As parents and students refine college lists and choose which institutions to visit, one area that is often confusing is the college interview. At which colleges should you interview? When should the interviews take place? What role do these interviews serve?
Role of College Interviews
Admissions have become more competitive and selective and, as a result, colleges have been giving more weight than ever before to application components in which students can personalize and differentiate themselves. While grades, rigor of curriculum, and test scores remain the most important factors in admissions decisions, 27% of colleges attribute considerable or moderate importance to the role of interviews.
To that end, interviews are particularly valuable, as they are the college’s only way to have in-person, one-on-one interaction with the applicant. Colleges view the interview as a way to get to know you outside your grades and scores, and get a feel for your personality and passions. Will you be a good fit for their culture and values?
Interviews are also an excellent opportunity to discuss your interests in more detail than on your application. For colleges that accept the Common Application, each activity is restricted to 150 characters of explanation. Princeton’s Director of Undergraduate Admissions Logan Powell said that after academic rigor, the next most important admissions criterion is commitment to extracurricular activities, and that the alumni interview would be an effective forum for discussing “’outside-the-box’ passions … that may not translate well to a resume.”
On-Campus versus Alumni Interviews
Interviews can be held on-campus or with a regional alumni interviewer in your community. In general, colleges are reducing the availability of on-campus interviews, due to the increased numbers of students applying, lack of available staff, and the desire not to disadvantage students who cannot afford the travel. As a result, alumni interviews are an excellent alternative. Take advantage of all opportunities, because interviews are a critical way to demonstrate interest in your colleges. Make sure to check your colleges’ interview policies on their websites.
Students should research the policy of each college to find out whether they offer on-site interviews and how you can register. Schedule and participate in interviews for your most preferred colleges, as well as the colleges that are located close by.
Nearly all colleges offer alumni interviews, and they are triggered when the student submits their application, so students do not need to undertake any action at this point. The regional admissions officer will contact the student either by email or phone call to schedule the interview. The interviews typically occur in public places, such as Starbucks or the local library, but occasionally occur by telephone or Skype. Some colleges, like MIT, have a cut-off application submission date for receiving alumni interviews; in the case of MIT, the admissions chances drop dramatically for students who have not interviewed.
How to Prepare for the Interview
Research, research, research! The most important preparation you can do is to thoroughly research the college. What academic programs interest you and why? What clubs and organizations would you join? What aspects of the college culture appeal to you? It is helpful to prepare a succinct way of describing the features of each particular college that are a good fit for you.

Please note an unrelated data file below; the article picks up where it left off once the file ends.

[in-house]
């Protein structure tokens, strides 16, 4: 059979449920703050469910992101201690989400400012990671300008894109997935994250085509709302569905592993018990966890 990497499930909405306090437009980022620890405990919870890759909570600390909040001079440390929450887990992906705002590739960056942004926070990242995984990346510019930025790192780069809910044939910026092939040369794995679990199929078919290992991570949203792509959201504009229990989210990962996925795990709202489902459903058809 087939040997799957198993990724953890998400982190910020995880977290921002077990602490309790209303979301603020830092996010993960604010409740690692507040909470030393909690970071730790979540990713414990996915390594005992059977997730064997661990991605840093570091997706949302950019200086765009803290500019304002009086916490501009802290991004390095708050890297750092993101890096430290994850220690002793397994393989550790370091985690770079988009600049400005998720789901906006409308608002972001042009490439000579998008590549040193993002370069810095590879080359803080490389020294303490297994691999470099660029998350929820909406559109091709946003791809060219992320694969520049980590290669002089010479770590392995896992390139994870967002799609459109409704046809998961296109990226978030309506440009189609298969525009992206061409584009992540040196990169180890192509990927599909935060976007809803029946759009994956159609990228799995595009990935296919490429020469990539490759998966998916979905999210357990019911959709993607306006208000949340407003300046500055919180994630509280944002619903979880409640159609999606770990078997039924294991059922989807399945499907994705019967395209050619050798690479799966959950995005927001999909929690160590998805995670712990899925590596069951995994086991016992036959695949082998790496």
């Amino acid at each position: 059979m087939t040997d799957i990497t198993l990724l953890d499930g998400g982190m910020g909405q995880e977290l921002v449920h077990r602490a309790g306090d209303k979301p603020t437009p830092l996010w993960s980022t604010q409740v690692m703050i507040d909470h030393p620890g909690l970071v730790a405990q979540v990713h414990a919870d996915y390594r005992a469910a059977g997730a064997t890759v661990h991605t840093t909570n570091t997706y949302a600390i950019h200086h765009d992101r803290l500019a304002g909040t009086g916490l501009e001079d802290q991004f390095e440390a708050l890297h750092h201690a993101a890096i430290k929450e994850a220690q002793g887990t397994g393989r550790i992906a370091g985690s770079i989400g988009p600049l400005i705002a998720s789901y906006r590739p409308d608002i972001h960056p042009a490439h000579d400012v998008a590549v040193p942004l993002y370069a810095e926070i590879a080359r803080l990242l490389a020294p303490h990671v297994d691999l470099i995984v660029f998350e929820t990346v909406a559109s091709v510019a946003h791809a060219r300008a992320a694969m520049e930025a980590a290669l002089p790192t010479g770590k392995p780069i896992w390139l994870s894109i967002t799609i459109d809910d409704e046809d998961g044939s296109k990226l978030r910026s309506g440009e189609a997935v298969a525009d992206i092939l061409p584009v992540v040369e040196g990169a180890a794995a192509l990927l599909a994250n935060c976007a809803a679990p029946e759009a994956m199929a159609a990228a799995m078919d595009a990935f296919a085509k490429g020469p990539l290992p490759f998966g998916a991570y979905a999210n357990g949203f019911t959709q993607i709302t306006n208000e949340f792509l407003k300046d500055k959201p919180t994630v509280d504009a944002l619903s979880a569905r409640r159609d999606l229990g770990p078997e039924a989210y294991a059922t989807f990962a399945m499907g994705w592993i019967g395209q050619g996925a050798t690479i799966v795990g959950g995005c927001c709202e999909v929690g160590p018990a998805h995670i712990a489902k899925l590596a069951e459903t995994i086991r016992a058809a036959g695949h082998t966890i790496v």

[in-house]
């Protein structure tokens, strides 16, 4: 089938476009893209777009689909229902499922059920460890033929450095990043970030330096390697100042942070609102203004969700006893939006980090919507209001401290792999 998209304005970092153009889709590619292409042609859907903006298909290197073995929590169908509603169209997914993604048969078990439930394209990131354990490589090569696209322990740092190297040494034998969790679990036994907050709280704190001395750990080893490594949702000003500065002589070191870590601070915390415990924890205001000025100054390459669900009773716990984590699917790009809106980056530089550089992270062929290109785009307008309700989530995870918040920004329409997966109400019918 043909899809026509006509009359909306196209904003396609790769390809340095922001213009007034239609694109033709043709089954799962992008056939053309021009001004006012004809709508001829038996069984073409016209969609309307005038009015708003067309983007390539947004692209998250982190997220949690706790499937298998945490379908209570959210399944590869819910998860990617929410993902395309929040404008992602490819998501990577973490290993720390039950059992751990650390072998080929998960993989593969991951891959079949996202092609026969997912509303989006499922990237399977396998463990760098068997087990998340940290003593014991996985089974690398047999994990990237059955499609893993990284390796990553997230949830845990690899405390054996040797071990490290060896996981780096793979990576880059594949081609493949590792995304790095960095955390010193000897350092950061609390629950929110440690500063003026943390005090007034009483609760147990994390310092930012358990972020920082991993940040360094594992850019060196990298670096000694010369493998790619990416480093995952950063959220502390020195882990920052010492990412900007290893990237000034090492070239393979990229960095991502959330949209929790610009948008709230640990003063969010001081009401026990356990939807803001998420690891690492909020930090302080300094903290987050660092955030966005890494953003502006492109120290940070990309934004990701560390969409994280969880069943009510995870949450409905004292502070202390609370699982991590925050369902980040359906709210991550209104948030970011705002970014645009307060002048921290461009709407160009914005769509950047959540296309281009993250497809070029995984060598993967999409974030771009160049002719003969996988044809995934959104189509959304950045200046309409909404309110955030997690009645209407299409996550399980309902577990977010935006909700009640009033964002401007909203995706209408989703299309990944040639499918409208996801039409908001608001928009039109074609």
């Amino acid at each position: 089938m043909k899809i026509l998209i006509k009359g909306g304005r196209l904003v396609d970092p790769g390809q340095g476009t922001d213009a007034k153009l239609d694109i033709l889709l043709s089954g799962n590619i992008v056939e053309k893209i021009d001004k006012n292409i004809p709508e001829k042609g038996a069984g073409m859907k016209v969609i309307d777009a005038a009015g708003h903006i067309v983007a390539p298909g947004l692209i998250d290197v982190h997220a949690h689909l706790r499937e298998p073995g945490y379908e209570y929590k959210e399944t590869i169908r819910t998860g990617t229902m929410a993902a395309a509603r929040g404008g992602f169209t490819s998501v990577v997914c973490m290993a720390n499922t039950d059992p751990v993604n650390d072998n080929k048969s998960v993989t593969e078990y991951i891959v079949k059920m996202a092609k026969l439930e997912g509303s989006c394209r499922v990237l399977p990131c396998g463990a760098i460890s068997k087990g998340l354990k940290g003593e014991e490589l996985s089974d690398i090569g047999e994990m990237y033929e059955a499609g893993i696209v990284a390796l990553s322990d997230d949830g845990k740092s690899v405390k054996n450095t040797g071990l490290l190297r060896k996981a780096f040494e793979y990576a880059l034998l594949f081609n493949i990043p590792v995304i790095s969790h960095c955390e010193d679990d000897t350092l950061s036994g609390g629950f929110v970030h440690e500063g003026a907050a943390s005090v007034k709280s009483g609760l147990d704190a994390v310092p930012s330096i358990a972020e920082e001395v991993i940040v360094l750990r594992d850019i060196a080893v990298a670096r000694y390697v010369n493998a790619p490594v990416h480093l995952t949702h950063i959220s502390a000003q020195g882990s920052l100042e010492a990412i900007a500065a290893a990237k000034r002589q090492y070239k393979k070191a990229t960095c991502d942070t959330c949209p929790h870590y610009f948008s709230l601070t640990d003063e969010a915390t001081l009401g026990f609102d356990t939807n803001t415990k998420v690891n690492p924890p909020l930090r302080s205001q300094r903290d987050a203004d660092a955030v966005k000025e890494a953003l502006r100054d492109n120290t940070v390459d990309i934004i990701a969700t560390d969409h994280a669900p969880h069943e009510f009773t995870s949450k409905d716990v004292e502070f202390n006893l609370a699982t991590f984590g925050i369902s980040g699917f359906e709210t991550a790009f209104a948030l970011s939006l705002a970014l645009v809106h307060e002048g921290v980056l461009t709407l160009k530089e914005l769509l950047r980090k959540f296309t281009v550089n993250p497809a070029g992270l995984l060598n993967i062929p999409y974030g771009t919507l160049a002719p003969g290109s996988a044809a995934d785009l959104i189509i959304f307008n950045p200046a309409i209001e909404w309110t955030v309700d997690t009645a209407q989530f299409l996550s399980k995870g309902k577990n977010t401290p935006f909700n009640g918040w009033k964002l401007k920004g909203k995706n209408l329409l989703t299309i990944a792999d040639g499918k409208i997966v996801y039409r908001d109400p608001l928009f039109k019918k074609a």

Reflect on yourself—who you are now and who you wish to become. What courses have you enjoyed the most? What are your passions? How have you chosen to spend your time outside of academics? What do you consider your strengths and weaknesses? Who has influenced you the most? What are your values? What are your goals for college and beyond? Reflecting on these questions now will help you answer them thoughtfully and substantively on the day of your interview.
Most importantly, include specifics about both yourself and the college. To do this, it is especially important to bring your points to life through anecdotes and examples.
Try to do a mock interview with someone who has conducted interviews before, and ask for constructive critique.
Tips for Interview Day
- Dress neatly, comfortably, and professionally.
- Plan to arrive a few minutes early to make sure that you will be on time.
- Treat everyone you meet during the interview and application process with respect.
- Use your interviewer’s name at the beginning and end of the interview.
- Make eye contact.
- Think before you speak. It’s fine to pause.
- Be an active participant in your interview. Demonstrate your listening skills, flexibility, and knowledge.
- Use your powers of observation. Do your interviewers look bored or interested? Assess whether you should speak more or less.
- Be yourself, but be your BEST self.
After the Interview
- Take some notes immediately following the meeting. Note the names and positions of your interviewers, so that you can send a follow-up thank you note. Take a business card, if possible.
- Reflect on what happened. Remember what you did well and learn from your mistakes. Take this knowledge with you to your next interview.
- Email a thank-you note to all who interviewed you. Be concise and professional. Include a specific reference to topics discussed during your meeting.
At Collegiate Gateway, we are well-versed in college interview preparation. Our mock interviews prepare the student to answer specific questions about yourself and the college, and clients receive extensive feedback about interviewing skills. Feel free to contact us. We’re always happy to help!